The Outhwaites make some 60,000 bottles annually of their Ambriel wine, and they do much of the work themselves at their vineyards, tending the vines, fermenting the grapes, and blending the lots together, with guidance on the chemistry from a consultant. The 2010 Blanc de Blanc, an eight-year-old wine, is impressive, tasting of newly pressed cider, but with a citrus tang. “It doesn’t appeal to California sparkling wine drinkers,” Wendy says, “but it doesn’t need to. All we want is a small cult following.” They’re 46 miles from London, close enough that Charles still commutes to his bank a few days a week—and for weekend tourism. “That’s beginning to come,” Wendy says.
As for the lifestyle, well, she doesn’t miss the law. The next morning, I meet her and Charles in Petworth, a nearby village. Not long ago, it was a historic market town that was fading into obscurity. The wine industry has provided an economic boost while attracting free-spending visitors. (Wine tourists traveling internationally tend to spend more than other types of tourists.)
There’s plenty to spend it on in Petworth, from summer dresses in stylish boutiques to English bottlings at one of the best wine shops in Sussex. At the Hungry Guest, a gourmet food store that doubles as the local market, I find insecticide-free tomatoes from Nutbourne Nursery, just down the road. I choose three plum tomatoes and a baguette (baked in house), and then, from the cheese cave, a slice of Lyonnaise Brebirousse d’Argental. (Will that survive Brexit, I wonder?) It’s a perfect breakfast, and I eat it at a counter with a cup of tea, watching through the window as Petworth’s weekday crowd passes by in polos and sleeveless print dresses.
A Sunday roast dinner, eaten at lunch. It’s my favorite English culinary tradition. But I’ve never enjoyed it with an English wine until I sit on the patio at the Tickled Trout, a roadside pub in the Kentish countryside. I have leg of lamb, Yorkshire pudding, jacket potatoes, and vegetables boiled into flaccid submission, accompanied by a glass (and then another) of Balfour, grown and produced only a few miles away.
Formerly a seafood restaurant, the Trout was bought three years ago by Richard Balfour-Lynn, who also owns the Hush Heath winery and its Balfour wines, and then repurposed as part of his hospitality empire. That includes the nearby Goudhurst Inn, where guest rooms are named after vineyards, and three other pubs. But the primary attraction is Hush Heath. I find Balfour-Lynn in the parking lot, moments after he’d presided over a tour and tasting. An investor whose holdings once ranged from a London department store to Malmaison hotels, he settled in Kent in the 1980s to raise a family. For years he owned the Hush Heath manor but not the acreage around it, so when that came up for sale, he grabbed it. He’d nurtured an interest in wine—at one point dedicating a day each week to study it—and planned to own a vineyard in Italy or France in retirement. Instead, his wife suggested they plant vines at Hush Heath. It was supposed to be a hobby, but it became a business. “I’ve been in a lot of industries in my time, but this is the first time I’ve been in the right place at the right time by sheer luck,” he says. Hush Heath makes around 150,000 bottles annually, depending on the yield. A new six-million-dollar winery on the site, meant to increase both production and tourism numbers incrementally, is almost finished. “It will look more like Tuscany than it will England,” Balfour-Lynn says. Then he reconsiders. “Actually, there’s nothing quite like it in all of Europe.”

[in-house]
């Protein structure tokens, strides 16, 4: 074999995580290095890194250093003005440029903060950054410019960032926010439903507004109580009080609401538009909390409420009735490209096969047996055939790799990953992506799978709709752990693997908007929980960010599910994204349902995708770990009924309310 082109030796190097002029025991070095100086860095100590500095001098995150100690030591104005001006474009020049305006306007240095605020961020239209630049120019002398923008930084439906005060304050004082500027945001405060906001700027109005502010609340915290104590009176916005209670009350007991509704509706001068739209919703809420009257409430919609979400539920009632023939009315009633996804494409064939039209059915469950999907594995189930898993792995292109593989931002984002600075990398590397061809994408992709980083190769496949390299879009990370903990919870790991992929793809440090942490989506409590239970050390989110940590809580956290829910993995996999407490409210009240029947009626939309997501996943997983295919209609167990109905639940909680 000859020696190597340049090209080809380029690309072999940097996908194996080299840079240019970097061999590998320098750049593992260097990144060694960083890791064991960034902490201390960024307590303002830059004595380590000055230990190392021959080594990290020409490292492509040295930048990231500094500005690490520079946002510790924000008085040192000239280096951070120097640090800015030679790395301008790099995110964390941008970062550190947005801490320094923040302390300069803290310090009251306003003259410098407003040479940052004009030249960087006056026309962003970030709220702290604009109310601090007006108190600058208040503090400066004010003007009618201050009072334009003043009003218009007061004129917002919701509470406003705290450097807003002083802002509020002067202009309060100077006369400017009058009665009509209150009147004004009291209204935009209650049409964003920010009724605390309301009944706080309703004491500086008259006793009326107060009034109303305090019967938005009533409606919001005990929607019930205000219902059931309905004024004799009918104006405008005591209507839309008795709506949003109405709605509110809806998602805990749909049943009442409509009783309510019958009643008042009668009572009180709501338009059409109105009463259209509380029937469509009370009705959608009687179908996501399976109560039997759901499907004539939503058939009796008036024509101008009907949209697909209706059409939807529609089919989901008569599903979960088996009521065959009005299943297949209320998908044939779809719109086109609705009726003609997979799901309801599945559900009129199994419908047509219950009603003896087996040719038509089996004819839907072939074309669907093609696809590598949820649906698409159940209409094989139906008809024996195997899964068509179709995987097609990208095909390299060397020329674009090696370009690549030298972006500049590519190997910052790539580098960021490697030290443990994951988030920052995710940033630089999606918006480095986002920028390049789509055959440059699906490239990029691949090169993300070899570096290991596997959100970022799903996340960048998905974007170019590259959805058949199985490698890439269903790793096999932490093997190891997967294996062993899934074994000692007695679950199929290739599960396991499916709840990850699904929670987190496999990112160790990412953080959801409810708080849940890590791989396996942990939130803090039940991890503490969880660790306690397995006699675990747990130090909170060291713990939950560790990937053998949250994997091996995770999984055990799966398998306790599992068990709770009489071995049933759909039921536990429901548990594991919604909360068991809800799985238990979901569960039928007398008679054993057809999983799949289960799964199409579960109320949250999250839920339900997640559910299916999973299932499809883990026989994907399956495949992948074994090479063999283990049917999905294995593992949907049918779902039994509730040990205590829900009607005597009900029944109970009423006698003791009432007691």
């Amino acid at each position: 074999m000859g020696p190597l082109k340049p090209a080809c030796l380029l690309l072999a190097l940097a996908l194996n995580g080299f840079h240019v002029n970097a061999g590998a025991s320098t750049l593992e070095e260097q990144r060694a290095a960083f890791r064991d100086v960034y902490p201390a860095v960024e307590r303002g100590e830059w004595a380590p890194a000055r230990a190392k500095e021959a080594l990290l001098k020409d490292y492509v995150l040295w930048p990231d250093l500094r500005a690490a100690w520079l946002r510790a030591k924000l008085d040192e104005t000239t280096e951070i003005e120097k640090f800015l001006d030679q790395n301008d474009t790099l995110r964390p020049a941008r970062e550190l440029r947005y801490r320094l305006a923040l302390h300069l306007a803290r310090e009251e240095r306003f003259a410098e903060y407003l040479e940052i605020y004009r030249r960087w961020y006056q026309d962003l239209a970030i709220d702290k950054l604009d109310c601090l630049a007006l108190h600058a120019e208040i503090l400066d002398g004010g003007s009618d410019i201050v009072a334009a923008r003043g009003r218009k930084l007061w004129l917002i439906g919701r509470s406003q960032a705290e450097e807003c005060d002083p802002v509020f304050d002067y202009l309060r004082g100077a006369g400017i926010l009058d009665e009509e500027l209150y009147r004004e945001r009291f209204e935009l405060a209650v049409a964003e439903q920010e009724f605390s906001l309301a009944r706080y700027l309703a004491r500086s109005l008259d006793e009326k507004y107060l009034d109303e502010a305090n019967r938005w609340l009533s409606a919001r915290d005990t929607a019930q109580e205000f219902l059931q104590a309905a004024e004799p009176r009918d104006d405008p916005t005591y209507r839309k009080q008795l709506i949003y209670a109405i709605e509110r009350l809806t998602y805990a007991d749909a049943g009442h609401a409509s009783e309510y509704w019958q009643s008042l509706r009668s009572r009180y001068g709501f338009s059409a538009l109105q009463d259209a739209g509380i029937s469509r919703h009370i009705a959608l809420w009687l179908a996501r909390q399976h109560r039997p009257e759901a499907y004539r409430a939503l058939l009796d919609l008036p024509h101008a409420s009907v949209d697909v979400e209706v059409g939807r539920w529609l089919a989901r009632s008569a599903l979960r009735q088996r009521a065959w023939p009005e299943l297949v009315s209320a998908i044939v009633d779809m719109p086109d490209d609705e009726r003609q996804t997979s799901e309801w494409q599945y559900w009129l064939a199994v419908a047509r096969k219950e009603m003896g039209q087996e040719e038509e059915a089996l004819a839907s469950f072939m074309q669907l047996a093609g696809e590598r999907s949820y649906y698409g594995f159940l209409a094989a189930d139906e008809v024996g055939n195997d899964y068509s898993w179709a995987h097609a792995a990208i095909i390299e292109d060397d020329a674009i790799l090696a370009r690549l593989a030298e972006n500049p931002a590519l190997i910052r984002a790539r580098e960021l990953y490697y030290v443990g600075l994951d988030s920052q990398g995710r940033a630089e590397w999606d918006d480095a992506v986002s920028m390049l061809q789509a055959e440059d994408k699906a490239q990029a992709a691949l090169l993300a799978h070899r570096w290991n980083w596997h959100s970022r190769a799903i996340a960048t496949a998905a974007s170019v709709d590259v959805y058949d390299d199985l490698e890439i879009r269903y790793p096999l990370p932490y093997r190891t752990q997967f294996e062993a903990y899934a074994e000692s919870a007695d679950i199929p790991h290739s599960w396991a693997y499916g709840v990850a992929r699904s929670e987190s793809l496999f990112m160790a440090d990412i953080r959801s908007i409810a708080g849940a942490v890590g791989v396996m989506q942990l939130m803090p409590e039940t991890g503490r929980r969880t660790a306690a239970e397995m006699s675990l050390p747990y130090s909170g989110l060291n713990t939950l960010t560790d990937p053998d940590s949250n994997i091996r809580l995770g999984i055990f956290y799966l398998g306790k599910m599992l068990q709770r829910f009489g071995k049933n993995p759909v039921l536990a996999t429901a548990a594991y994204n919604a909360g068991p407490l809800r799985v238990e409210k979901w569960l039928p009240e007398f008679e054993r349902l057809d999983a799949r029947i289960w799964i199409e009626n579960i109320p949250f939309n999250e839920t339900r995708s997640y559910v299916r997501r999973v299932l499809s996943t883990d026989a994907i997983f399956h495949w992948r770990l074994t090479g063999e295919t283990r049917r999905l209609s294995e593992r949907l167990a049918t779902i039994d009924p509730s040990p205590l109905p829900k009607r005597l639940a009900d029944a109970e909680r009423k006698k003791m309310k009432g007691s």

He urges me to wander the 400-acre property, so I set out on a dirt path under a fiercely blue sky, past a field of buttercups, into the shade of the woods. Oak from those woods, I’ll learn later, was used in the construction of Westminster Abbey in 1261. Hush Heath Manor was built in 1503, and Polly Sawyers, who serves as the property’s unofficial historian from behind the tasting bar, insists that some of the living trees I pass date back nearly that long. Her voice has the ring of authority, and not merely because, as Polly Boyes, she formerly read the news on BBC’s World Service. “Now you must have some apple juice, blended from Bramley, Cox, and Egremont Russet,” she says, setting a glass on the counter. “England is changing,” she tells me, but it’s still England.
The Kentish countryside looks as green as Sussex, maybe greener, but it’s wilder, less manicured. I drive past the crenellated walls of Leeds Castle and turn south at Canterbury, known for its archbishop and for Chaucer’s Tales. Soon I reach the coast: Dover’s famed white cliffs. On this pristine afternoon, I can easily trace the outline of France. I know that Champagne, and its impeccable vineyards, lie just beyond. Before me, the sea sparkles in the afternoon sun. I reach down for one of the stones at my feet and crumble it in my hand. “Pure chalk,” I whisper.
This story by Bruce Schoenfeld is published in the February/March 2019 issue of National Geographic Traveler magazine and was produced in collaboration with the Wall Street Journal. Follow Bruce on Twitter @BruceSchoenfeld.